What does pure mathematics mean?
Definitions for pure mathematics
This dictionary definitions page includes all the possible meanings, example usage and translations of the word pure mathematics.
the branches of mathematics that study and develop the principles of mathematics for their own sake rather than for their immediate usefulness
Mathematics which is done for its own sake rather than being motivated by other sciences.
Pure mathematics is the study of mathematical concepts independently of any application outside mathematics. These concepts may originate in real-world concerns, and the results obtained may later turn out to be useful for practical applications, but pure mathematicians are not primarily motivated by such applications. Instead, the appeal is attributed to the intellectual challenge and aesthetic beauty of working out the logical consequences of basic principles. While pure mathematics has existed as an activity since at least Ancient Greece, the concept was elaborated upon around the year 1900, after the introduction of theories with counter-intuitive properties (such as non-Euclidean geometries and Cantor's theory of infinite sets), and the discovery of apparent paradoxes (such as continuous functions that are nowhere differentiable, and Russell's paradox). This introduced the need to renew the concept of mathematical rigor and rewrite all mathematics accordingly, with a systematic use of axiomatic methods. This led many mathematicians to focus on mathematics for its own sake, that is, pure mathematics. Nevertheless, almost all mathematical theories remained motivated by problems coming from the real world or from less abstract mathematical theories. Also, many mathematical theories, which had seemed to be totally pure mathematics, were eventually used in applied areas, mainly physics and computer science. A famous early example is Isaac Newton's demonstration that his law of universal gravitation implied that planets move in orbits that are conic sections, geometrical curves that had been studied in antiquity by Apollonius. Another example is the problem of factoring large integers, which is the basis of the RSA cryptosystem, widely used to secure internet communications.It follows that, presently, the distinction between pure and applied mathematics is more a philosophical point of view or a mathematician's preference rather than a rigid subdivision of mathematics. In particular, it is not uncommon that some members of a department of applied mathematics describe themselves as pure mathematicians.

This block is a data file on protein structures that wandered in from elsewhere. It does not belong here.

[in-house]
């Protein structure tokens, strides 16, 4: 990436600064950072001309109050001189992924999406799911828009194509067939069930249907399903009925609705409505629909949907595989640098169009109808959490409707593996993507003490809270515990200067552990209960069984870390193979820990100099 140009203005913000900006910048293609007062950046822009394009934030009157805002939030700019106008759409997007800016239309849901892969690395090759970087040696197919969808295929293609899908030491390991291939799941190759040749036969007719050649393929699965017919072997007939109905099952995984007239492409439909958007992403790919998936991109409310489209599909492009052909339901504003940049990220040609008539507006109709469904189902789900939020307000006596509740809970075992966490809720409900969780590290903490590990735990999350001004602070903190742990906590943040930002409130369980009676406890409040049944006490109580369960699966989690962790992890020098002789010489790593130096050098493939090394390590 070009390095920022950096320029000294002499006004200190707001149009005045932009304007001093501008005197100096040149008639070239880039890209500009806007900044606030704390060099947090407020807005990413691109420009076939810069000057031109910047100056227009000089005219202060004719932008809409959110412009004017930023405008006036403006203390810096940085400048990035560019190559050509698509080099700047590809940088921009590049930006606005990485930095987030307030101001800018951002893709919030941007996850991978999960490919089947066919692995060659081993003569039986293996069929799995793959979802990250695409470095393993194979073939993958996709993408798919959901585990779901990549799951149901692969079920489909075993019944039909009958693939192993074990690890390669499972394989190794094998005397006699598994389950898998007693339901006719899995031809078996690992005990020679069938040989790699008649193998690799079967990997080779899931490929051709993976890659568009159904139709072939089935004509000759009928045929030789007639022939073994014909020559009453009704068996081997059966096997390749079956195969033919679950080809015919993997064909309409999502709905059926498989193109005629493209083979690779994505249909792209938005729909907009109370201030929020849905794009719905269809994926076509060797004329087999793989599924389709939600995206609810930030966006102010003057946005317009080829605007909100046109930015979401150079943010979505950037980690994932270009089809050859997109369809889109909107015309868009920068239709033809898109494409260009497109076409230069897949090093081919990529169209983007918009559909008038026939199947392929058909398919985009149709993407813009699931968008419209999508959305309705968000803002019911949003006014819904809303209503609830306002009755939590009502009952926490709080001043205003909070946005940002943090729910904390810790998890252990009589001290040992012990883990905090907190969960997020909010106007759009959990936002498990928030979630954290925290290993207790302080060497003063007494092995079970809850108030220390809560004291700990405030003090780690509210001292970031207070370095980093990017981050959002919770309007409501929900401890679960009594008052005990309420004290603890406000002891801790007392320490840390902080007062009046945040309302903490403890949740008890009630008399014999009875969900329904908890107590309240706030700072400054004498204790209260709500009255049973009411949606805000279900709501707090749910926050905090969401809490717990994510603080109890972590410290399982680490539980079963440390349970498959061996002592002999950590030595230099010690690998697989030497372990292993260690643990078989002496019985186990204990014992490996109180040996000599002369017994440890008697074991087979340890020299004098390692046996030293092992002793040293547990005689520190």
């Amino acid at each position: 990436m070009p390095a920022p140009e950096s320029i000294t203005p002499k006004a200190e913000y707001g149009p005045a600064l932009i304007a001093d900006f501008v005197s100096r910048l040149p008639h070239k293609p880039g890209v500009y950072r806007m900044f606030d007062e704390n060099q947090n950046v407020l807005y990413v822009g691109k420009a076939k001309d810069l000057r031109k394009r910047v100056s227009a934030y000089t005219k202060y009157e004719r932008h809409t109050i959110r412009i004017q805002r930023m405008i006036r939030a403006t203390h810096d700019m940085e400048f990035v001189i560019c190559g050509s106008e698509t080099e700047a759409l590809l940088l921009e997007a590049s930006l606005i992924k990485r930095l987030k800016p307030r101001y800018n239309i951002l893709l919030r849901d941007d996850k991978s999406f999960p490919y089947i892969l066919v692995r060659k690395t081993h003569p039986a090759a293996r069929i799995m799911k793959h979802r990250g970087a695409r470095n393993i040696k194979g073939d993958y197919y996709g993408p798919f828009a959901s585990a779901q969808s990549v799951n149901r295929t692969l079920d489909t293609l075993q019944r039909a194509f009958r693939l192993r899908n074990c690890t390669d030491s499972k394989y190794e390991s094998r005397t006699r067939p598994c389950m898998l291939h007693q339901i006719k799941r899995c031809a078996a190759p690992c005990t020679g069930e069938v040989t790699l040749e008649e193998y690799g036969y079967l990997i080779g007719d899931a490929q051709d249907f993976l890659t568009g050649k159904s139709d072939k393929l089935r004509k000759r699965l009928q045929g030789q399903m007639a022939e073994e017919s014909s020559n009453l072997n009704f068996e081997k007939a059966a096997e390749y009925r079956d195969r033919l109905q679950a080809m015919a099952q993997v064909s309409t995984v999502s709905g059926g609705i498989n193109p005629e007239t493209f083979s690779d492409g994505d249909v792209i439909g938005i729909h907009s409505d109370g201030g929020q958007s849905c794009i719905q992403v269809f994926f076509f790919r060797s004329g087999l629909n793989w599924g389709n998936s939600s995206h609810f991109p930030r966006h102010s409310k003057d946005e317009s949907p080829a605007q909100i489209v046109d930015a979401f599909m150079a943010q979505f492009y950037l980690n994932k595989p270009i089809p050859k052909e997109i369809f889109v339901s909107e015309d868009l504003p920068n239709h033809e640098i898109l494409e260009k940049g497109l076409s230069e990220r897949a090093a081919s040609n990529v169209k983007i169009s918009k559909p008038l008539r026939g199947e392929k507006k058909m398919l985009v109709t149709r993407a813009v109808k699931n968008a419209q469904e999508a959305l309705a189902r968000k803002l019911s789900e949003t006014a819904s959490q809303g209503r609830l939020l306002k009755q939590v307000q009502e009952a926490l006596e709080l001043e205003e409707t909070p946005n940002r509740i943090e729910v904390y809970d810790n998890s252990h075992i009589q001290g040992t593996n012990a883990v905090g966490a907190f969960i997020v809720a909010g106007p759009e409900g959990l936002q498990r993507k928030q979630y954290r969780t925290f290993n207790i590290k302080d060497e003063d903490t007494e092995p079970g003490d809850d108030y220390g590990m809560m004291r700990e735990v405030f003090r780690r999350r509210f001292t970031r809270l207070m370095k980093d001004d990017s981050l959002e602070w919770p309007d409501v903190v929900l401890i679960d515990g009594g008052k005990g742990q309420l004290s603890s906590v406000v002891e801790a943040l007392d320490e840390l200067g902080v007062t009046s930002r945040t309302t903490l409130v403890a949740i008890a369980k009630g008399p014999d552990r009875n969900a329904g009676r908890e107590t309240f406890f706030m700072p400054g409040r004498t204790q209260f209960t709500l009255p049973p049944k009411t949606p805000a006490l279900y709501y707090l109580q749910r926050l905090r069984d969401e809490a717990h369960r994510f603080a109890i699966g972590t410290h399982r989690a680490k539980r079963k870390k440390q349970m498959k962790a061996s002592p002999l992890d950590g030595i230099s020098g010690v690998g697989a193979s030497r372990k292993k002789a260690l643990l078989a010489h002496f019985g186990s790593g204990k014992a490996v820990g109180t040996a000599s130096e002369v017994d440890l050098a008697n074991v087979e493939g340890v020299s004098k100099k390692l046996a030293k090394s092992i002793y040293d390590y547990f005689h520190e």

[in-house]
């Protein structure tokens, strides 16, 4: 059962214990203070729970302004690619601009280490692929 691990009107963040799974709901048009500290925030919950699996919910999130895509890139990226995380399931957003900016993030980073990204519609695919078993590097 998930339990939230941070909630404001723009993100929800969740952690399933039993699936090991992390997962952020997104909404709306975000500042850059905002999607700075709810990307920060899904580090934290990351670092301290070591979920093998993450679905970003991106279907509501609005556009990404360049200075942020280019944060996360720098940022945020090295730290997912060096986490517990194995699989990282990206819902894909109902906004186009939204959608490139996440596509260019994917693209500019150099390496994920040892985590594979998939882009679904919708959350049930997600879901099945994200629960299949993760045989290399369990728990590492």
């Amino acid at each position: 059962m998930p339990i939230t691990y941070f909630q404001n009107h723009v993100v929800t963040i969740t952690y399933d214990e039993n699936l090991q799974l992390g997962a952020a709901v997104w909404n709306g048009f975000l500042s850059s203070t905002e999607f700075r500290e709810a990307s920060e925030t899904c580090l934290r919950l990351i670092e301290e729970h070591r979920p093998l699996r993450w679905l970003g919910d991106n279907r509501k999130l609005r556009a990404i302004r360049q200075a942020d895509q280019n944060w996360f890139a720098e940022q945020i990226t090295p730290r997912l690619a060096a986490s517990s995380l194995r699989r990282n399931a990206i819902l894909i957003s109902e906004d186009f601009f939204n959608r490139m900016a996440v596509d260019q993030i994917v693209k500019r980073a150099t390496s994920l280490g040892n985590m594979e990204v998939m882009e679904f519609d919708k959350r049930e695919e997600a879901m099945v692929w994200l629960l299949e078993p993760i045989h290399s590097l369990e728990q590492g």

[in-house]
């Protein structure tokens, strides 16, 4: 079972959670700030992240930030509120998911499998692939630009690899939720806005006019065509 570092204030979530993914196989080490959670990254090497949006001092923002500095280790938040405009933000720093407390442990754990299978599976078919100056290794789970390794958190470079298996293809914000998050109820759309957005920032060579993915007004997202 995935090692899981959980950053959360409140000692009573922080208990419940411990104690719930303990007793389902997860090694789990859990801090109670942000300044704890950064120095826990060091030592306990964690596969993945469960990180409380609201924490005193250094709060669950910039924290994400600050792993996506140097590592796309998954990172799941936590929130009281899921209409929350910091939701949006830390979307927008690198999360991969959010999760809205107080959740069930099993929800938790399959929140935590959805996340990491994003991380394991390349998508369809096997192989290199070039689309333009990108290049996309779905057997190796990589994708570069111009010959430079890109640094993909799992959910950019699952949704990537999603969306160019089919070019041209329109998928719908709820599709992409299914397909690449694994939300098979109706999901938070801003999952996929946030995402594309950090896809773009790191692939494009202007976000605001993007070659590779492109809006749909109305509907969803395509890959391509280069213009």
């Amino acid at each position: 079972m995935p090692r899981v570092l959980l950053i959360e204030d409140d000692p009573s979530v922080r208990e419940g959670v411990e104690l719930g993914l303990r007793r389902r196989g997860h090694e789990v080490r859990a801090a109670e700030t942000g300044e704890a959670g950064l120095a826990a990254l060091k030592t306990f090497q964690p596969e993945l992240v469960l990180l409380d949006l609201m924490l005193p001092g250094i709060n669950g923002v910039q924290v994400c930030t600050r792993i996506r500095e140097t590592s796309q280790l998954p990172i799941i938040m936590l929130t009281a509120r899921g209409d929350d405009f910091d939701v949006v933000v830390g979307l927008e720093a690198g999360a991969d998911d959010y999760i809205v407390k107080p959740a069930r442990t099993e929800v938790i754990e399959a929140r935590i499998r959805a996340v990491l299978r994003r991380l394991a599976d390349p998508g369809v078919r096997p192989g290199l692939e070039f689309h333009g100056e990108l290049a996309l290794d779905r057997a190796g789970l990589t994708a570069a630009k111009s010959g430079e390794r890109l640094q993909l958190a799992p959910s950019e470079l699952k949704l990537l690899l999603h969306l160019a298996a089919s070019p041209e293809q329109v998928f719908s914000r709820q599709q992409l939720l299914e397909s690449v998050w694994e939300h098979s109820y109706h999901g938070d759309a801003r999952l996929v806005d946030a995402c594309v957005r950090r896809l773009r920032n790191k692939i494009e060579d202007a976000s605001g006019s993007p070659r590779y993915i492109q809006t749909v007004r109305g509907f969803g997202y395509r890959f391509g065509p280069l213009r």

Broadly speaking, pure mathematics is mathematics which studies entirely abstract concepts. From the eighteenth century onwards, this was a recognized category of mathematical activity, sometimes characterized as speculative mathematics, and at variance with the trend towards meeting the needs of navigation, astronomy, physics, engineering, and so on. Another insightful view put forth is that pure mathematics is not necessarily applied mathematics: it is possible to study abstract entities with respect to their intrinsic nature, and not be concerned with how they manifest in the real world. Even though the pure and applied viewpoints are distinct philosophical positions, in practice there is much overlap in the activity of pure and applied mathematicians. To develop accurate models for describing the real world, many applied mathematicians draw on tools and techniques which are often considered to be "pure" mathematics. On the other hand, many pure mathematicians draw on natural and social phenomena as inspiration for their abstract research.
The numerical value of pure mathematics in Chaldean Numerology is: 2
The numerical value of pure mathematics in Pythagorean Numerology is: 1
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"pure mathematics." Definitions.net. STANDS4 LLC, 2023. Web. 22 Mar. 2023. <https://www.definitions.net/definition/pure+mathematics>.
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